Russia's second largest film production facility, Gorky Studios in central Moscow, has taken the first step on the road to privatisation.

The formerly state owned studios have been restructured as a joint-stock company with the state owning a blocking stake, 25% plus one of the shares, while the remaining shares will go on the market to be bought by private investors.

Speaking about the privatisation, Stanislav Yershov general director of the Gorky Studios said: "I am sure this means the start of a new life for the oldest Russian studio. This is the end of the crisis that the studio suffered throughout the past decade. We have paid all our debts.

In the fast-growing Russian film market we are sure that our services will be in great demand."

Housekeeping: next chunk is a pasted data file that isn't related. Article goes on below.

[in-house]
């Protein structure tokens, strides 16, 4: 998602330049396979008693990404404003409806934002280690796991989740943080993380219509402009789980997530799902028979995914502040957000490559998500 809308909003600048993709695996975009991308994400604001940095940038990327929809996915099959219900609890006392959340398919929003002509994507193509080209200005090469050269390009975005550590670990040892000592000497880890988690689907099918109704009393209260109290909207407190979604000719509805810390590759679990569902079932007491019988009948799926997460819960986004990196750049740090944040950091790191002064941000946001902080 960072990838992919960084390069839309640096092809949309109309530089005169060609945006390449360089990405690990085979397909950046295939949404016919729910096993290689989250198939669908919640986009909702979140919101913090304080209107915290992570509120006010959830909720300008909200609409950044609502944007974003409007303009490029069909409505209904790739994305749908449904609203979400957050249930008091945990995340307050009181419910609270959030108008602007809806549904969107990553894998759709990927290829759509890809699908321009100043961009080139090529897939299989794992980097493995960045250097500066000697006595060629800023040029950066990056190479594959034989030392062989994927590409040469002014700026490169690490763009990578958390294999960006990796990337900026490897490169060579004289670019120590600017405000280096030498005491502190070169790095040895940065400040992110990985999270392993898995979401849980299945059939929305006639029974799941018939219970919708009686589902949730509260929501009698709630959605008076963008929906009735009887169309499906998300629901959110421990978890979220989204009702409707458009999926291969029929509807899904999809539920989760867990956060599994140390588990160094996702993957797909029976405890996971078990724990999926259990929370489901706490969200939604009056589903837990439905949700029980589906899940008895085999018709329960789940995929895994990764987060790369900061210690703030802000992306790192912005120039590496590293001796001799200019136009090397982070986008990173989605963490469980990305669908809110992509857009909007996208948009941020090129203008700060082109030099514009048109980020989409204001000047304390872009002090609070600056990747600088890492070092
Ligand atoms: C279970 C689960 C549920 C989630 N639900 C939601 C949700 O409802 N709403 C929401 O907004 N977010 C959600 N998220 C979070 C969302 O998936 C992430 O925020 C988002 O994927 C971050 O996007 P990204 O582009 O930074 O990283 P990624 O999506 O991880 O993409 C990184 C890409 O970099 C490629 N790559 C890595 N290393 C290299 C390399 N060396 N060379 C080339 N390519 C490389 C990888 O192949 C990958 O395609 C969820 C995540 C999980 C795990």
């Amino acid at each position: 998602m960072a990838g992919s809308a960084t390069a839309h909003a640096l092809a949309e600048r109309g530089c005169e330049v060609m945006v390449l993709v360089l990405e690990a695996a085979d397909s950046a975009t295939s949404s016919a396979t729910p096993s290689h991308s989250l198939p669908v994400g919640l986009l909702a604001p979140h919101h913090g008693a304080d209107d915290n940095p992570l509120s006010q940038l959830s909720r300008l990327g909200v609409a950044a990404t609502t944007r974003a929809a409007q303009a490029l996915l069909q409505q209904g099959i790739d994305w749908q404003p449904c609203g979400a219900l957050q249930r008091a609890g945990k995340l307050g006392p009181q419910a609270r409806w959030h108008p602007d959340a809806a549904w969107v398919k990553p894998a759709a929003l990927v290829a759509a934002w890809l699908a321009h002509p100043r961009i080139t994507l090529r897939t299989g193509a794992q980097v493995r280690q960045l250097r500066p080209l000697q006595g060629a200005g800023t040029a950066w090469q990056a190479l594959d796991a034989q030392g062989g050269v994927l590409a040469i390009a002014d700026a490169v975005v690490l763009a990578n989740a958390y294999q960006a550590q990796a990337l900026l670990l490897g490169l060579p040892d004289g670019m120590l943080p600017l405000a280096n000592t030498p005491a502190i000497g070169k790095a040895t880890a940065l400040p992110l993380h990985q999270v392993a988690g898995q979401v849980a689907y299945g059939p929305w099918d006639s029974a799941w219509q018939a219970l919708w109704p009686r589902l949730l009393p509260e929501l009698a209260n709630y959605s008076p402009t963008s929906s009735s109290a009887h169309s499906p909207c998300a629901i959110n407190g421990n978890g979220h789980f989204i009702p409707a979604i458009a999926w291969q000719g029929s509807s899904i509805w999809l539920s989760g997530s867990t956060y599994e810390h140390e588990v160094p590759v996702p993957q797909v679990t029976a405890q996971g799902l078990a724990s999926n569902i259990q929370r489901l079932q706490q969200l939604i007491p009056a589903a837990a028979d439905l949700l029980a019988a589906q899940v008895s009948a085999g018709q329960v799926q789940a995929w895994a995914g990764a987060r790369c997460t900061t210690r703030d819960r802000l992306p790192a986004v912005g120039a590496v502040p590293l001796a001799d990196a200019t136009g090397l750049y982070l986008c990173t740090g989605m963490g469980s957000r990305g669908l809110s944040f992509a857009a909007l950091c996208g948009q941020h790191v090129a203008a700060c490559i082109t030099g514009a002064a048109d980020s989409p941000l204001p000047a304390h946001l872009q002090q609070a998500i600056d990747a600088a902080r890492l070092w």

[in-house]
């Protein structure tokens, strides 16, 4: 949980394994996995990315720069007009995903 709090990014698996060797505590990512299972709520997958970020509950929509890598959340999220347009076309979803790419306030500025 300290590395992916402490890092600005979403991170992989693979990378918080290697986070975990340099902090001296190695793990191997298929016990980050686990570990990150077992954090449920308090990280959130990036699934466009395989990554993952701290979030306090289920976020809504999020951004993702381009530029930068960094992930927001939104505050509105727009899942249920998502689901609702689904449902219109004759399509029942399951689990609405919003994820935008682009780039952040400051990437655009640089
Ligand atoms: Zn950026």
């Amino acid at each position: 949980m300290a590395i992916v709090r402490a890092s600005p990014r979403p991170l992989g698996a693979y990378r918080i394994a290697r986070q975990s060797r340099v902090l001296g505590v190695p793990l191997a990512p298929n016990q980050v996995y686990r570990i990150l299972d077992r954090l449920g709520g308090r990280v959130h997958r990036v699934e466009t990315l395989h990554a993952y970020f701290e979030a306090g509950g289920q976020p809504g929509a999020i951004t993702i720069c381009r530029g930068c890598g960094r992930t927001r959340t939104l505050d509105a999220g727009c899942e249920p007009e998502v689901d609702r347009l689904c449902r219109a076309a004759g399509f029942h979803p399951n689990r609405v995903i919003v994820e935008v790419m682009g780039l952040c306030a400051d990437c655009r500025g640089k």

The volume of sales from services offered by the Gorky Studios to domestic and foreign companies last year has increased more than three times in comparison with 2002 with continued increases expected this year.

Over the next two or three years the studio is planning to upgrade its equipment and technical facilities, build two new sound stages and to refurbish its lab and mixing studios. A new Dolby sound studio will be opened in two or three months.

While neighbouring Mosfilm Studios recently won a reprieve from privatisation, Yershov said this was not feasible for Gorky. "The huge film library it possesses gives Mosfilm a good profit base, for us privatisation is the best and the only way," he said

He also added that Gorky was planning to create its own production centre and he envisions producing 12 to 15 feature films a year.

Founded in 1915 the Gorky Studio for Children and Youth has produced more than 100 feature films in its 88 year history. In the 1990's it became a centre for young talent making low budget, often quirky films like Nicolai Lebedev's Sudden Spring or Ilya Makarov's The Captain's Body Will Be Buried And The Senior Warrant Officer Will Sing His Song about the St Petersburg youth subculture.